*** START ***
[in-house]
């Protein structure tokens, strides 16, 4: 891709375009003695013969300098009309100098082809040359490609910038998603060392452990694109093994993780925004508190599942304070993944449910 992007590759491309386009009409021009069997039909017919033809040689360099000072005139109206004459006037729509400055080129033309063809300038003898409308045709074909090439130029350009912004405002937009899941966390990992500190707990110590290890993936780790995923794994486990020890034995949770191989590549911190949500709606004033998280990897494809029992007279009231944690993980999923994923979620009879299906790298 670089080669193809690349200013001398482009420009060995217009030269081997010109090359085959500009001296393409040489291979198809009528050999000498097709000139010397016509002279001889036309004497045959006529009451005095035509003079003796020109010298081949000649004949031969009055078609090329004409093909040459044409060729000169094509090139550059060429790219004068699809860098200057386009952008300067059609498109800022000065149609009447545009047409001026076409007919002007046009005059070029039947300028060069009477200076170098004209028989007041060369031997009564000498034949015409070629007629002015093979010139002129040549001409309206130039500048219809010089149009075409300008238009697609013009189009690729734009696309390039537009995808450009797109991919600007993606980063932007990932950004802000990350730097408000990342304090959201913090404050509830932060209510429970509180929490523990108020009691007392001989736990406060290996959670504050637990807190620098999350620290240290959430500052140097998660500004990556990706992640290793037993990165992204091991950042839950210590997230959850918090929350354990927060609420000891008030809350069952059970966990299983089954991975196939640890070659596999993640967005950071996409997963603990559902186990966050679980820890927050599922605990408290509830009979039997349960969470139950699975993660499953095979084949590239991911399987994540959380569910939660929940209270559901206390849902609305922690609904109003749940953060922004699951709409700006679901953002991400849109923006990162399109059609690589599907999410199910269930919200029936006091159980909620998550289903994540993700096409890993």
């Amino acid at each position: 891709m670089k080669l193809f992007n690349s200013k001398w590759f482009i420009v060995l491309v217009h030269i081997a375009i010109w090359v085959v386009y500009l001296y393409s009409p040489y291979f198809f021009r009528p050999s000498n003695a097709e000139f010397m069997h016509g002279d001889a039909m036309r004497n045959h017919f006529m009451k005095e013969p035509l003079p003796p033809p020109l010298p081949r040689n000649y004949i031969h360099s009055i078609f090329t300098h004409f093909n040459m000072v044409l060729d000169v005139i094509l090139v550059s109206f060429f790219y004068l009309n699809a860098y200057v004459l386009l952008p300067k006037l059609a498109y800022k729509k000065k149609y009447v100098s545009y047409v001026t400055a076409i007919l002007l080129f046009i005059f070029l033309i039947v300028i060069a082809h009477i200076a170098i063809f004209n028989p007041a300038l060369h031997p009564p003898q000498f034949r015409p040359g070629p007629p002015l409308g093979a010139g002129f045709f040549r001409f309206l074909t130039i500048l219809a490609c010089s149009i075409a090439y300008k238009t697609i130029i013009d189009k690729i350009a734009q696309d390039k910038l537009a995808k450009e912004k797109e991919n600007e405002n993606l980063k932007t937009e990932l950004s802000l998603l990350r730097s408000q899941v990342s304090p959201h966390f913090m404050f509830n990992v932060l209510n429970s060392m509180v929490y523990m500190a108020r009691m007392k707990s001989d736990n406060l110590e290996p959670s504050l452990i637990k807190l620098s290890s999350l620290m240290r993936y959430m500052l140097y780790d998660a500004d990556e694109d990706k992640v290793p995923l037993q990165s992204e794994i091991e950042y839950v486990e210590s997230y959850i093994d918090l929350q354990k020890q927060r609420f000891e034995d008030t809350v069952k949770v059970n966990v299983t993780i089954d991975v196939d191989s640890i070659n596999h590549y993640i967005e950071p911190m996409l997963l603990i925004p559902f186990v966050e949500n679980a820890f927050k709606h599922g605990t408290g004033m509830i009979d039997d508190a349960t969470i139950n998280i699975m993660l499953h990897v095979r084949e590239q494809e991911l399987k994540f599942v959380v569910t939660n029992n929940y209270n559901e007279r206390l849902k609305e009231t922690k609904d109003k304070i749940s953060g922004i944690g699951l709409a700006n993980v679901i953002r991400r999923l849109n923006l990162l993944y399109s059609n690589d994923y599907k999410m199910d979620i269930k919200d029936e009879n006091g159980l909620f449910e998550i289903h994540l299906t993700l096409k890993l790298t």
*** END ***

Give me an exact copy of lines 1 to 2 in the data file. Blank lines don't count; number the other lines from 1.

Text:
[in-house]
């Protein structure tokens, strides 16, 4: 891709375009003695013969300098009309100098082809040359490609910038998603060392452990694109093994993780925004508190599942304070993944449910 992007590759491309386009009409021009069997039909017919033809040689360099000072005139109206004459006037729509400055080129033309063809300038003898409308045709074909090439130029350009912004405002937009899941966390990992500190707990110590290890993936780790995923794994486990020890034995949770191989590549911190949500709606004033998280990897494809029992007279009231944690993980999923994923979620009879299906790298 670089080669193809690349200013001398482009420009060995217009030269081997010109090359085959500009001296393409040489291979198809009528050999000498097709000139010397016509002279001889036309004497045959006529009451005095035509003079003796020109010298081949000649004949031969009055078609090329004409093909040459044409060729000169094509090139550059060429790219004068699809860098200057386009952008300067059609498109800022000065149609009447545009047409001026076409007919002007046009005059070029039947300028060069009477200076170098004209028989007041060369031997009564000498034949015409070629007629002015093979010139002129040549001409309206130039500048219809010089149009075409300008238009697609013009189009690729734009696309390039537009995808450009797109991919600007993606980063932007990932950004802000990350730097408000990342304090959201913090404050509830932060209510429970509180929490523990108020009691007392001989736990406060290996959670504050637990807190620098999350620290240290959430500052140097998660500004990556990706992640290793037993990165992204091991950042839950210590997230959850918090929350354990927060609420000891008030809350069952059970966990299983089954991975196939640890070659596999993640967005950071996409997963603990559902186990966050679980820890927050599922605990408290509830009979039997349960969470139950699975993660499953095979084949590239991911399987994540959380569910939660929940209270559901206390849902609305922690609904109003749940953060922004699951709409700006679901953002991400849109923006990162399109059609690589599907999410199910269930919200029936006091159980909620998550289903994540993700096409890993």